Nancy Epstein: It says glamour — an Art Deco, Hollywood-inspired glamour that's elegant, not glitzy. Mirror will make a room feel larger, but mirror that's 100 percent clear can be annoying. There are certain angles you really don't want to see yourself from. With antiqued mirror, you get the illusion of space without all those multiple glaring reflections. And I deliberately used it on just the upper half of the walls.
What's on the other half?
Calacatta Gold marble, which is also on the floor. The marble is polished on the walls and honed on the floor, to be more slip-resistant. Then, since the room is large, we did that decorative tile insert in the middle of the floor, like a carpet.
With quatrefoils. What inspired that design?
I did this bathroom for my son and daughter-in-law, and she loves that motif. So my company, Artistic Tile, developed this for her. It's a pattern that has been around for centuries — you see it in Moorish and Gothic art and architecture. Here, each quatrefoil is made of glass or stone, and the combination creates a three-dimensional effect even though it's a flat pattern. Then we did a border in mother-of-pearl. Classic materials, classic pattern, but made in a new way.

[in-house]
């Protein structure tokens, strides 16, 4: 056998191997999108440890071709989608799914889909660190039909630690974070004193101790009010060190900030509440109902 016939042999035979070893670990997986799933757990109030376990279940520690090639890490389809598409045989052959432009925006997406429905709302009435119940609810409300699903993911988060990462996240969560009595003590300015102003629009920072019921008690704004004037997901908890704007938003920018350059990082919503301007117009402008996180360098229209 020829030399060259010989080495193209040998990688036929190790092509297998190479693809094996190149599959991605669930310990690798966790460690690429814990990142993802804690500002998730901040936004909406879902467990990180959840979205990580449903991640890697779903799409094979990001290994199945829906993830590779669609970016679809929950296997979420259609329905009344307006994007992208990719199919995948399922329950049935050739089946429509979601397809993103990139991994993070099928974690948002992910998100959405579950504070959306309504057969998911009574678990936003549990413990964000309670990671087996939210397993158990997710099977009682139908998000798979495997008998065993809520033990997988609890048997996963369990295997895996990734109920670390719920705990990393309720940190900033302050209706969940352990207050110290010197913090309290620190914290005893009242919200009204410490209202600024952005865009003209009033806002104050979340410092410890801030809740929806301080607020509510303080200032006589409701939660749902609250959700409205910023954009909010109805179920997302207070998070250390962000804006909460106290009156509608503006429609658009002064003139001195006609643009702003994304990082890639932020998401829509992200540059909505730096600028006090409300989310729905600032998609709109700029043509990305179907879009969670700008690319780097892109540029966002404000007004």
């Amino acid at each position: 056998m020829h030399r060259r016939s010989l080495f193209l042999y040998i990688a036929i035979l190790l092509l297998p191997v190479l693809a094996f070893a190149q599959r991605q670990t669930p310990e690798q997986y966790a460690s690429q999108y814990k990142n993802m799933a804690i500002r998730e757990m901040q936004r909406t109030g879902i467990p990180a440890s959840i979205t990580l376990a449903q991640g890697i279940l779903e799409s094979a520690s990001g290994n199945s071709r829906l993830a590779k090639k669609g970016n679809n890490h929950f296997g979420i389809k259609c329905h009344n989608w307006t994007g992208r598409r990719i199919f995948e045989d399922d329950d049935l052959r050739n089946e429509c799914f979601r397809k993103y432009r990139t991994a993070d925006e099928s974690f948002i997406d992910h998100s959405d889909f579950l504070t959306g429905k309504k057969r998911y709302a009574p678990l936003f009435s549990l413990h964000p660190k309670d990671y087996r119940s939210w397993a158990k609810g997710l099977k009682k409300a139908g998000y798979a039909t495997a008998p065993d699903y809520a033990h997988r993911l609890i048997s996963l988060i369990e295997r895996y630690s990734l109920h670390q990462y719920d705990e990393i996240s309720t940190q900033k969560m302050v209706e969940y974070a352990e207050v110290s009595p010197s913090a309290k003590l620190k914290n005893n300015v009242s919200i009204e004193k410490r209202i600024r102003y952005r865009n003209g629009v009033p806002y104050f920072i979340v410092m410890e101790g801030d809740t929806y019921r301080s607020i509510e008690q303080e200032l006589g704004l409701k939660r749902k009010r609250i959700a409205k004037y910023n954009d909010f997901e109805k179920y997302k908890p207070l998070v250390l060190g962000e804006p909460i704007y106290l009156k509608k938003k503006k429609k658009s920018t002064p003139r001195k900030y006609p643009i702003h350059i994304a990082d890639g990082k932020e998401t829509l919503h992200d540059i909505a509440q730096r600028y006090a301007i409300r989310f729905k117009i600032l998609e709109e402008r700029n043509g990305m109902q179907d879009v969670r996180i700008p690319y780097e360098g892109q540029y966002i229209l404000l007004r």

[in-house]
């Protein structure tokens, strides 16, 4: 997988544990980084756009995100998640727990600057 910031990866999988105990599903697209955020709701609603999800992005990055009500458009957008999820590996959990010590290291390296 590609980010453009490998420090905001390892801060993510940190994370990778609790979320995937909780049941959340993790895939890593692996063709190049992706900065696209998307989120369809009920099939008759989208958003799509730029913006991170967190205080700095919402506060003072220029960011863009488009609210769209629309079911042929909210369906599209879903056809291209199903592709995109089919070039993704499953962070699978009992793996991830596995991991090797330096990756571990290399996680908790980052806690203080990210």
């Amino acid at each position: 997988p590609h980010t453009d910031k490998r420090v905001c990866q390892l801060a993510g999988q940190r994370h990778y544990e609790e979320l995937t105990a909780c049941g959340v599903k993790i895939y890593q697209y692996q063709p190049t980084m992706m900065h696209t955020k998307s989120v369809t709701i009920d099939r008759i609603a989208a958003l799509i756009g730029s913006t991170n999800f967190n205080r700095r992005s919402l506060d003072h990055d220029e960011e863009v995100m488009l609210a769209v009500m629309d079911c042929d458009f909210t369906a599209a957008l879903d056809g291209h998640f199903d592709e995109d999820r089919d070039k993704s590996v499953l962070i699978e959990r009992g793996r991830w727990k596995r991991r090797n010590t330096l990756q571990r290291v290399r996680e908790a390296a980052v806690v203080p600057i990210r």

It's cut with a water jet — the price would be ridiculous if you were to cut it by hand. The water jet is so precise that we could have eliminated the grout joint, but we put it in to make it feel timeless. When tiles fit together exactly, it looks too manufactured and too new.
I like the clean lines of that vanity.
It's rooted in Art Deco, and yet it doesn't read as Art Deco. It's traditional and yet contemporary. And like a good piece of jewelry, it will last forever. We made it in white glass, to echo the glass tile, and brushed stainless steel.
One vanity, or two?
Two, right opposite each other. If space allows, you're better off separating the sinks rather than trying to squeeze two into one vanity. Give a husband and a wife separate work spaces so they're not bumping into each other. This is one place where you do not want to share.
Why did you add more decorative tile around the medicine cabinets?
I like to put the detail where you're going to see it the most.
You've seen a lot of tile.
That's an understatement. Here's something I've learned: One of the beauties of stone is that it changes. Marble doesn't get old, it ages. Like me, it may acquire some age spots, but we both look pretty good.
Get the Look…
Tile and mirror: .
Medicine cabinets: .